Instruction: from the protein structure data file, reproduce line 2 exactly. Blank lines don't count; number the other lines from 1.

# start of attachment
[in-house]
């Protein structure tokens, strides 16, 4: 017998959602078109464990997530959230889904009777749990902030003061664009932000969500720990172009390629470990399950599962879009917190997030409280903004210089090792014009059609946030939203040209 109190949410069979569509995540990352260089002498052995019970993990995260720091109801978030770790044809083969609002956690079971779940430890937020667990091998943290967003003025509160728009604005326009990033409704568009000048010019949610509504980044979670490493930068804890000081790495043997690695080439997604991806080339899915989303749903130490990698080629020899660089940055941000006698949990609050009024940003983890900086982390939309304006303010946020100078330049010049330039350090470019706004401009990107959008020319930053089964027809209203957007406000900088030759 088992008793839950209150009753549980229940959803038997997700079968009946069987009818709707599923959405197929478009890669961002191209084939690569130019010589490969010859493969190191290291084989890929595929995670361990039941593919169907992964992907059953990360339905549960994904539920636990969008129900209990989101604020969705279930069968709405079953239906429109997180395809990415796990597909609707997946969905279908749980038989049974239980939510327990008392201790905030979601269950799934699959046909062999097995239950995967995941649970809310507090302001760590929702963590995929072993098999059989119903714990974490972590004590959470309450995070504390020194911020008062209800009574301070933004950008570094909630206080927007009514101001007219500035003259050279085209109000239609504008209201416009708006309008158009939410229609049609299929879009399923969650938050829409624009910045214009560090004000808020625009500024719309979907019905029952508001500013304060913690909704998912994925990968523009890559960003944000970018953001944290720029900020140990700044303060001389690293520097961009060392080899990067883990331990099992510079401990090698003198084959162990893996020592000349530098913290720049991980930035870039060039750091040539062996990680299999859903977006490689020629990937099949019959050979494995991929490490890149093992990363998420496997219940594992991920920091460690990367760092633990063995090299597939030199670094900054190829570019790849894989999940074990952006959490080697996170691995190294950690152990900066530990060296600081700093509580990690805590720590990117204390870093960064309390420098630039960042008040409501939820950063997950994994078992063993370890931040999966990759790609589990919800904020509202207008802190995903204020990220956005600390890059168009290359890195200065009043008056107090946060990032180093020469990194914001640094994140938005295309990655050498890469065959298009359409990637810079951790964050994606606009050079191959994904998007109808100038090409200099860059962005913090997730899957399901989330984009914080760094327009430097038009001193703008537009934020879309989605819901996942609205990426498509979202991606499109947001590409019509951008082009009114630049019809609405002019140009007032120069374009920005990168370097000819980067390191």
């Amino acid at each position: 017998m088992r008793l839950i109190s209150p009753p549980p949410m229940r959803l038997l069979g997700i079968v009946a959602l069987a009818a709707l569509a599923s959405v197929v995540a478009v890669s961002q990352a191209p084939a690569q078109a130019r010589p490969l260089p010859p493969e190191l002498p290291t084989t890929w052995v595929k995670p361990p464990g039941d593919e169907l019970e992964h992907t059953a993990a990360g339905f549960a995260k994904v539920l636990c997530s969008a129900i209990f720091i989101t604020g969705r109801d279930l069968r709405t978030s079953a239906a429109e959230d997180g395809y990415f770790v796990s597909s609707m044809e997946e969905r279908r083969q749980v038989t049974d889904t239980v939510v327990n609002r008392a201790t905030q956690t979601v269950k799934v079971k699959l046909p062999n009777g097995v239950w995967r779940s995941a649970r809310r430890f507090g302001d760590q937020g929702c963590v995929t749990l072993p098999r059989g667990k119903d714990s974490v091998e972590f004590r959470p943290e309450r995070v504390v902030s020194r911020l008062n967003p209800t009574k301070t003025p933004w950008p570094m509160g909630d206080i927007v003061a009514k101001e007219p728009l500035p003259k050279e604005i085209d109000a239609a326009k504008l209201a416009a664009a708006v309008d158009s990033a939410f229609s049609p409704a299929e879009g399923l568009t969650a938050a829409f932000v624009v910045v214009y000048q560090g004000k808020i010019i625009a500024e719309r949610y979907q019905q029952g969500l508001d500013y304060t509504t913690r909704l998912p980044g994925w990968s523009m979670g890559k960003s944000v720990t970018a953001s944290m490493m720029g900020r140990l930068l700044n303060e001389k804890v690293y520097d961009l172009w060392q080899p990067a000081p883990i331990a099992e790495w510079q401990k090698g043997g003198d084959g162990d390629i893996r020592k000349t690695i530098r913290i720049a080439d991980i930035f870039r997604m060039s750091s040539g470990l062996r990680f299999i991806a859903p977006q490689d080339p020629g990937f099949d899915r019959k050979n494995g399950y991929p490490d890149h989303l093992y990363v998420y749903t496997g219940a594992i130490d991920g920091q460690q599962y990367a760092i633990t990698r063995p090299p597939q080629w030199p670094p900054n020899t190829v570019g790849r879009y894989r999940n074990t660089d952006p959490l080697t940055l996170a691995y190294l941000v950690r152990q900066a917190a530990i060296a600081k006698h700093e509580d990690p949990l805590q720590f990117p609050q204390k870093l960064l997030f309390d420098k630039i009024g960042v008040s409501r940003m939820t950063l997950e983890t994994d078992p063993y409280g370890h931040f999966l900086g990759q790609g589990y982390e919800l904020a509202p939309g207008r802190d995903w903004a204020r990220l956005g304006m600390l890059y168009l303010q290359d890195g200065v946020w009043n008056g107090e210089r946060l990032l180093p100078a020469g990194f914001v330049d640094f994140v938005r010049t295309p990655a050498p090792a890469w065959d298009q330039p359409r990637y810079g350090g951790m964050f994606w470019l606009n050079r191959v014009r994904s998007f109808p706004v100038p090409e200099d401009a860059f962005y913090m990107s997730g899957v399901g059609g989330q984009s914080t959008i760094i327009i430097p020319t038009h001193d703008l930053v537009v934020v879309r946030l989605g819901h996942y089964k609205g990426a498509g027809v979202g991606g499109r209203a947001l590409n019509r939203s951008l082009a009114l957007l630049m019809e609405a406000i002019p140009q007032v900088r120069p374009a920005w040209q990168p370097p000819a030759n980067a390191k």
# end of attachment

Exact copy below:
């Protein structure tokens, strides 16, 4: 017998959602078109464990997530959230889904009777749990902030003061664009932000969500720990172009390629470990399950599962879009917190997030409280903004210089090792014009059609946030939203040209 109190949410069979569509995540990352260089002498052995019970993990995260720091109801978030770790044809083969609002956690079971779940430890937020667990091998943290967003003025509160728009604005326009990033409704568009000048010019949610509504980044979670490493930068804890000081790495043997690695080439997604991806080339899915989303749903130490990698080629020899660089940055941000006698949990609050009024940003983890900086982390939309304006303010946020100078330049010049330039350090470019706004401009990107959008020319930053089964027809209203957007406000900088030759 088992008793839950209150009753549980229940959803038997997700079968009946069987009818709707599923959405197929478009890669961002191209084939690569130019010589490969010859493969190191290291084989890929595929995670361990039941593919169907992964992907059953990360339905549960994904539920636990969008129900209990989101604020969705279930069968709405079953239906429109997180395809990415796990597909609707997946969905279908749980038989049974239980939510327990008392201790905030979601269950799934699959046909062999097995239950995967995941649970809310507090302001760590929702963590995929072993098999059989119903714990974490972590004590959470309450995070504390020194911020008062209800009574301070933004950008570094909630206080927007009514101001007219500035003259050279085209109000239609504008209201416009708006309008158009939410229609049609299929879009399923969650938050829409624009910045214009560090004000808020625009500024719309979907019905029952508001500013304060913690909704998912994925990968523009890559960003944000970018953001944290720029900020140990700044303060001389690293520097961009060392080899990067883990331990099992510079401990090698003198084959162990893996020592000349530098913290720049991980930035870039060039750091040539062996990680299999859903977006490689020629990937099949019959050979494995991929490490890149093992990363998420496997219940594992991920920091460690990367760092633990063995090299597939030199670094900054190829570019790849894989999940074990952006959490080697996170691995190294950690152990900066530990060296600081700093509580990690805590720590990117204390870093960064309390420098630039960042008040409501939820950063997950994994078992063993370890931040999966990759790609589990919800904020509202207008802190995903204020990220956005600390890059168009290359890195200065009043008056107090946060990032180093020469990194914001640094994140938005295309990655050498890469065959298009359409990637810079951790964050994606606009050079191959994904998007109808100038090409200099860059962005913090997730899957399901989330984009914080760094327009430097038009001193703008537009934020879309989605819901996942609205990426498509979202991606499109947001590409019509951008082009009114630049019809609405002019140009007032120069374009920005990168370097000819980067390191």